Vancouver housing project brings more medical treatment to homeless community
A new housing complex outside of Vancouver, Washington, aims to help homeless people whose physical conditions also make them frequent ERs.
Tenny Creek Assisted Living, a 40-unit building, will provide on-site medical and nursing care. Combined with its communal dining room and gleaming commercial kitchen, it looks a bit like a retirement home.
But the facility, which state and local authorities visited on Monday, aims to treat only people who have also lived on the streets. It will welcome its first tenants in June, according to the Vancouver Housing Authority.
“This is a population that is not able, with their current health conditions, to live independently and needs this round-the-clock support,” said Andy Silver, director of the operation of the establishment.
Unsheltered people often face multiple health issues, from behavioral illnesses to bodily illnesses resulting from prolonged periods of outdoor living. For some, the physical problems predate their homelessness and may even have contributed to the loss of a home.
And while supportive housing projects can get a roof over a person’s head and connect residents with mental health specialists, Silver said there’s no facilities in Clark County that also provided physical care.
“It was definitely an all-out effort to get it – from us noticing this gap in the community, to partners to help us (with) what it would look like, and then getting the resources to get the construction .”
The need for such facilities is increasing, State Representative Sharon Wylie said.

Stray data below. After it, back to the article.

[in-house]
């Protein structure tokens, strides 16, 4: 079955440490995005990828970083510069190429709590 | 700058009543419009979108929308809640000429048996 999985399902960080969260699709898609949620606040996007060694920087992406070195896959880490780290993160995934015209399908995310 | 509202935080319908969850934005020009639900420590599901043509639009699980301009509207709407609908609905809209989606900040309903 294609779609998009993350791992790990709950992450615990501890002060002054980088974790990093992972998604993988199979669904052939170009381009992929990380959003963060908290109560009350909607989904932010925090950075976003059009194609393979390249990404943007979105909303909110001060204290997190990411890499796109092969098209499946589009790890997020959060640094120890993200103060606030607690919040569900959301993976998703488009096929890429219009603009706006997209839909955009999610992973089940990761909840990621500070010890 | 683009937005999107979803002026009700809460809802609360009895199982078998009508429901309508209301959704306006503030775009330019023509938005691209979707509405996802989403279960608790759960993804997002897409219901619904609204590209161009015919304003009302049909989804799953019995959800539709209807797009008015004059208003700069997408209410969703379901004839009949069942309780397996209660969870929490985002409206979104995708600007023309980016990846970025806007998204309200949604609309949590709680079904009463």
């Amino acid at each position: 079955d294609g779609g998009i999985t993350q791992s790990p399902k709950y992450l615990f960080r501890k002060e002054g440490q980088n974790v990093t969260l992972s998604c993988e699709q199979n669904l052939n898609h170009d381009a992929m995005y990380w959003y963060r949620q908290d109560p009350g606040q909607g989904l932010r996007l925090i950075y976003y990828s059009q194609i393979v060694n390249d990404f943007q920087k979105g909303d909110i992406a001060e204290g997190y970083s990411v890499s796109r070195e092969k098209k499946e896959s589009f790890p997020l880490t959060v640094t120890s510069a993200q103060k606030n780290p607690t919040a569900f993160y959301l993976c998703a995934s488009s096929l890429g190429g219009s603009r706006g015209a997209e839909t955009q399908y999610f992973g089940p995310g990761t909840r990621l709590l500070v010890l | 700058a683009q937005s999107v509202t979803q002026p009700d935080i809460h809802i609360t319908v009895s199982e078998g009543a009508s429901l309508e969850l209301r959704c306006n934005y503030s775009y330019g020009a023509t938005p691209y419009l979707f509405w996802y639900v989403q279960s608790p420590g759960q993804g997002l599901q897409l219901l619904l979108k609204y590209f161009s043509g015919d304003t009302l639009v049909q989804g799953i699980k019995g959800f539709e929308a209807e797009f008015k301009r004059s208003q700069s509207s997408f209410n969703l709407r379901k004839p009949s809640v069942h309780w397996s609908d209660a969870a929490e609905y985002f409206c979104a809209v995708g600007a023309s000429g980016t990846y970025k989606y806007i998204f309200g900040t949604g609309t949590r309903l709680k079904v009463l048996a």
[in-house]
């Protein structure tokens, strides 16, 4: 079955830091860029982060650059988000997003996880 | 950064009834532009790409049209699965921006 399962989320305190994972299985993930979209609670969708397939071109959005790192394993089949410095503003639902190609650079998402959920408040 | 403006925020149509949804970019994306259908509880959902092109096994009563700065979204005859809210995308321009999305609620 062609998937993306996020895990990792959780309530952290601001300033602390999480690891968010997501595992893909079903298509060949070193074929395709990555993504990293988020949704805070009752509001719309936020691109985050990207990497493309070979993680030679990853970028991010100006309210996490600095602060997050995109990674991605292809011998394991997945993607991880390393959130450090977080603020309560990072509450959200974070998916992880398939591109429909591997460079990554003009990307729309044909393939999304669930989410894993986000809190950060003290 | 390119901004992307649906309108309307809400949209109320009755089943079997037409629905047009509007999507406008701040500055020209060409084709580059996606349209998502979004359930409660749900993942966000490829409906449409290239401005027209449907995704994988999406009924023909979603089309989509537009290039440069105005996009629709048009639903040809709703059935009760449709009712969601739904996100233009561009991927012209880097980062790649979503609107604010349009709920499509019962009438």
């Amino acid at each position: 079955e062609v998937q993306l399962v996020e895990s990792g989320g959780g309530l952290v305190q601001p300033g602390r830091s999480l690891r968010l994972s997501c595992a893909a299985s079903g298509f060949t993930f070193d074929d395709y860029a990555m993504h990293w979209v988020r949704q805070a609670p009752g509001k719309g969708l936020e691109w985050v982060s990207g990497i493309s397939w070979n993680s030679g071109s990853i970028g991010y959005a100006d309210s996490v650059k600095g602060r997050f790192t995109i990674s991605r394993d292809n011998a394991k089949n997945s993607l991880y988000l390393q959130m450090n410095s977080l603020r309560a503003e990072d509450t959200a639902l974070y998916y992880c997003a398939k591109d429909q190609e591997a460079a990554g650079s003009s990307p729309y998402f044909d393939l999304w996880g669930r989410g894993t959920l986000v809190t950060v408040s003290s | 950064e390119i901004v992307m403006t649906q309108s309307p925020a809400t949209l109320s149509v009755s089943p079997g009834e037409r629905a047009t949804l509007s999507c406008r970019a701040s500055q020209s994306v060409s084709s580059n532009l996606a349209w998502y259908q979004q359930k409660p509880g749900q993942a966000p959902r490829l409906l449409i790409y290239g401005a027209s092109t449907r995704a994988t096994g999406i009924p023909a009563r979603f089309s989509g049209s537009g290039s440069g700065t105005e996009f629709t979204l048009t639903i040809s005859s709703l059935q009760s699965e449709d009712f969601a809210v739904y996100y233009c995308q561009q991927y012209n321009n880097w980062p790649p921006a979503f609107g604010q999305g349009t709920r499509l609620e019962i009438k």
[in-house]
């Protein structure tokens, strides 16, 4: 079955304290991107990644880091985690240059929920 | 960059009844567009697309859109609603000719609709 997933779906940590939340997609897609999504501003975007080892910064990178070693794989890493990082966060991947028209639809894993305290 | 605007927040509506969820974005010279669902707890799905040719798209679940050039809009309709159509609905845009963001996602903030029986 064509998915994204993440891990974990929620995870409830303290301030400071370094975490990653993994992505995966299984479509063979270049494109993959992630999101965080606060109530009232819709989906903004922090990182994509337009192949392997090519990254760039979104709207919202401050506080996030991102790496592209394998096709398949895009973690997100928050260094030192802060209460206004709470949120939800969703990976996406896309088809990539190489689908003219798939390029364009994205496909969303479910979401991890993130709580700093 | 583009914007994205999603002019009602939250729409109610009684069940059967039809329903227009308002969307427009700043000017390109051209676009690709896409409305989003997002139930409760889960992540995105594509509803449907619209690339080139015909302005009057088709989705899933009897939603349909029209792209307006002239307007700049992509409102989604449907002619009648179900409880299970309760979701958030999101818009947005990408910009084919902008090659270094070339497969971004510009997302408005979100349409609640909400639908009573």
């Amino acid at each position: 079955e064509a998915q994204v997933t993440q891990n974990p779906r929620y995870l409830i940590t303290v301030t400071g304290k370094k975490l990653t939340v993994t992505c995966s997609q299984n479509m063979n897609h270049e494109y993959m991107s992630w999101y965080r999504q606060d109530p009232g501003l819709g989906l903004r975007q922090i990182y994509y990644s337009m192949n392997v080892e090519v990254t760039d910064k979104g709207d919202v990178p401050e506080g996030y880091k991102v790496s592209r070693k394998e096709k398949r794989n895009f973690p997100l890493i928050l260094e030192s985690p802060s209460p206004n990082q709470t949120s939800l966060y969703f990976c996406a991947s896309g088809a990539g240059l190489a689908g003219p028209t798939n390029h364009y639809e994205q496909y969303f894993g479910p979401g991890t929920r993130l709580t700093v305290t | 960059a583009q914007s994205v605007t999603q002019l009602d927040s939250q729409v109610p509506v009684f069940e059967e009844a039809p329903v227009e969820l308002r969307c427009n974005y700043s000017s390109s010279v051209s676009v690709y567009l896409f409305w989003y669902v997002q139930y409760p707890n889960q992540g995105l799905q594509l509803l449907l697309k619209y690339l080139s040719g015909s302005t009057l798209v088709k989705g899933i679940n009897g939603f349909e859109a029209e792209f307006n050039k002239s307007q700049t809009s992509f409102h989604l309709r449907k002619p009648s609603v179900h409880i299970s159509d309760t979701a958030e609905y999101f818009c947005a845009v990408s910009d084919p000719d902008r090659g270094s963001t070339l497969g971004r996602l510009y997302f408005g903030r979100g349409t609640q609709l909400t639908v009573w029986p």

“There’s a surge of aging, medically frail people with housing issues and shortages,” the Vancouver Democrat said. “Hospitals cannot keep them indefinitely. It’s expensive. So we’re going to need facilities where people can get the kind of support they need as they get older.
Tenny Creek does not specifically cater to an aging population, but rather people who receive Medicaid dollars due to disability.
Wylie, who spoke publicly at the event alongside other local officials like Republican Rep. Paul Harris and County Treasurer Alishia Topper, said she hopes communities are becoming more aware that homelessness requires “many solutions and many needs”.
“It’s not just drugs, it’s not just alcohol,” Wylie said. “We are at the end of a period of 30 to 50 years where the federal government has disengaged from mental health. States have moved away from their own mental health facilities without creating community services…we are way behind the curve.
The installation, which Silver said took about four years to complete, cost just over $17 million. The housing authority is paying for it with its own loans, as well as money from the state legislature, a grant from the state Department of Commerce, and an investment from the nonprofit NDC Equity of New York.
The project is also taking $1.3 million from the Clark County mental health pot of dollars it collects from sales taxes.